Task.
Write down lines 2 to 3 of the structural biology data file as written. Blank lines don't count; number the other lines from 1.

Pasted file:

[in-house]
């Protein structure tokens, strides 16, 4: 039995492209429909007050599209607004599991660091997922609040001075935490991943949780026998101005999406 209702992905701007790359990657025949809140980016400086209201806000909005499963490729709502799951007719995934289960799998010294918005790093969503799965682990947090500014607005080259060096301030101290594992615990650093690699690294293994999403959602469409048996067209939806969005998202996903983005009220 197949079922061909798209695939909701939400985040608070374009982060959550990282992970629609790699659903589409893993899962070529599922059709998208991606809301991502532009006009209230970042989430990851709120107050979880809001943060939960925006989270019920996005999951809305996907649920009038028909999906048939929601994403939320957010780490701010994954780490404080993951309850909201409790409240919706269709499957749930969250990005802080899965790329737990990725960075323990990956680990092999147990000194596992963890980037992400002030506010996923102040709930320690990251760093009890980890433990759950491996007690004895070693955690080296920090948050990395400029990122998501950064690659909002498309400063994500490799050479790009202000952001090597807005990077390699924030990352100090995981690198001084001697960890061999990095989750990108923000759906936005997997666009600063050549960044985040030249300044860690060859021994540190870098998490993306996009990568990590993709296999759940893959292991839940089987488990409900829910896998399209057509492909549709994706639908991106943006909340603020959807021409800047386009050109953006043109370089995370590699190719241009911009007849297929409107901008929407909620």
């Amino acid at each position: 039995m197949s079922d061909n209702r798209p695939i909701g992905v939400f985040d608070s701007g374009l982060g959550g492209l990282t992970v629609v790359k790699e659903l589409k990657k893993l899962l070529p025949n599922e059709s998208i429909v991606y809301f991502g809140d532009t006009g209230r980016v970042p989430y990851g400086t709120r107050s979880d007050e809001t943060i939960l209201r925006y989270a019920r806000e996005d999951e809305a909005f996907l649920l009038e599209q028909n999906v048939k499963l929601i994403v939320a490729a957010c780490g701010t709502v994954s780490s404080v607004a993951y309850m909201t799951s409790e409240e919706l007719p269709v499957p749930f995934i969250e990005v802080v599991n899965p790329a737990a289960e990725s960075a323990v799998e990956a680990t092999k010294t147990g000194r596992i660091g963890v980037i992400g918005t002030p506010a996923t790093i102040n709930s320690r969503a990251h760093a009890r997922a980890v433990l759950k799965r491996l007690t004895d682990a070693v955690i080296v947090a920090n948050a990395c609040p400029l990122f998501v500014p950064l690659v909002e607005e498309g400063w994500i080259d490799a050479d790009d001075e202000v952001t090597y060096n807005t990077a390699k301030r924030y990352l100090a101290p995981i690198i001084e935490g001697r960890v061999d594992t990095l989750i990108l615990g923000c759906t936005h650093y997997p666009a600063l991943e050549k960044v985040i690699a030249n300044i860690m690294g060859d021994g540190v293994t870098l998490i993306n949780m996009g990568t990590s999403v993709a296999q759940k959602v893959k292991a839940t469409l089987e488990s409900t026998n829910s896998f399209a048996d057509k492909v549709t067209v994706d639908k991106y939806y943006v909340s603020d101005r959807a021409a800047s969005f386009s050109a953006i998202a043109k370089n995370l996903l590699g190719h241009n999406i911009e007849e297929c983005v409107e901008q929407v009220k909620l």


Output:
């Protein structure tokens, strides 16, 4: 039995492209429909007050599209607004599991660091997922609040001075935490991943949780026998101005999406 209702992905701007790359990657025949809140980016400086209201806000909005499963490729709502799951007719995934289960799998010294918005790093969503799965682990947090500014607005080259060096301030101290594992615990650093690699690294293994999403959602469409048996067209939806969005998202996903983005009220 197949079922061909798209695939909701939400985040608070374009982060959550990282992970629609790699659903589409893993899962070529599922059709998208991606809301991502532009006009209230970042989430990851709120107050979880809001943060939960925006989270019920996005999951809305996907649920009038028909999906048939929601994403939320957010780490701010994954780490404080993951309850909201409790409240919706269709499957749930969250990005802080899965790329737990990725960075323990990956680990092999147990000194596992963890980037992400002030506010996923102040709930320690990251760093009890980890433990759950491996007690004895070693955690080296920090948050990395400029990122998501950064690659909002498309400063994500490799050479790009202000952001090597807005990077390699924030990352100090995981690198001084001697960890061999990095989750990108923000759906936005997997666009600063050549960044985040030249300044860690060859021994540190870098998490993306996009990568990590993709296999759940893959292991839940089987488990409900829910896998399209057509492909549709994706639908991106943006909340603020959807021409800047386009050109953006043109370089995370590699190719241009911009007849297929409107901008929407909620």
């Amino acid at each position: 039995m197949s079922d061909n209702r798209p695939i909701g992905v939400f985040d608070s701007g374009l982060g959550g492209l990282t992970v629609v790359k790699e659903l589409k990657k893993l899962l070529p025949n599922e059709s998208i429909v991606y809301f991502g809140d532009t006009g209230r980016v970042p989430y990851g400086t709120r107050s979880d007050e809001t943060i939960l209201r925006y989270a019920r806000e996005d999951e809305a909005f996907l649920l009038e599209q028909n999906v048939k499963l929601i994403v939320a490729a957010c780490g701010t709502v994954s780490s404080v607004a993951y309850m909201t799951s409790e409240e919706l007719p269709v499957p749930f995934i969250e990005v802080v599991n899965p790329a737990a289960e990725s960075a323990v799998e990956a680990t092999k010294t147990g000194r596992i660091g963890v980037i992400g918005t002030p506010a996923t790093i102040n709930s320690r969503a990251h760093a009890r997922a980890v433990l759950k799965r491996l007690t004895d682990a070693v955690i080296v947090a920090n948050a990395c609040p400029l990122f998501v500014p950064l690659v909002e607005e498309g400063w994500i080259d490799a050479d790009d001075e202000v952001t090597y060096n807005t990077a390699k301030r924030y990352l100090a101290p995981i690198i001084e935490g001697r960890v061999d594992t990095l989750i990108l615990g923000c759906t936005h650093y997997p666009a600063l991943e050549k960044v985040i690699a030249n300044i860690m690294g060859d021994g540190v293994t870098l998490i993306n949780m996009g990568t990590s999403v993709a296999q759940k959602v893959k292991a839940t469409l089987e488990s409900t026998n829910s896998f399209a048996d057509k492909v549709t067209v994706d639908k991106y939806y943006v909340s603020d101005r959807a021409a800047s969005f386009s050109a953006i998202a043109k370089n995370l996903l590699g190719h241009n999406i911009e007849e297929c983005v409107e901008q929407v009220k909620l």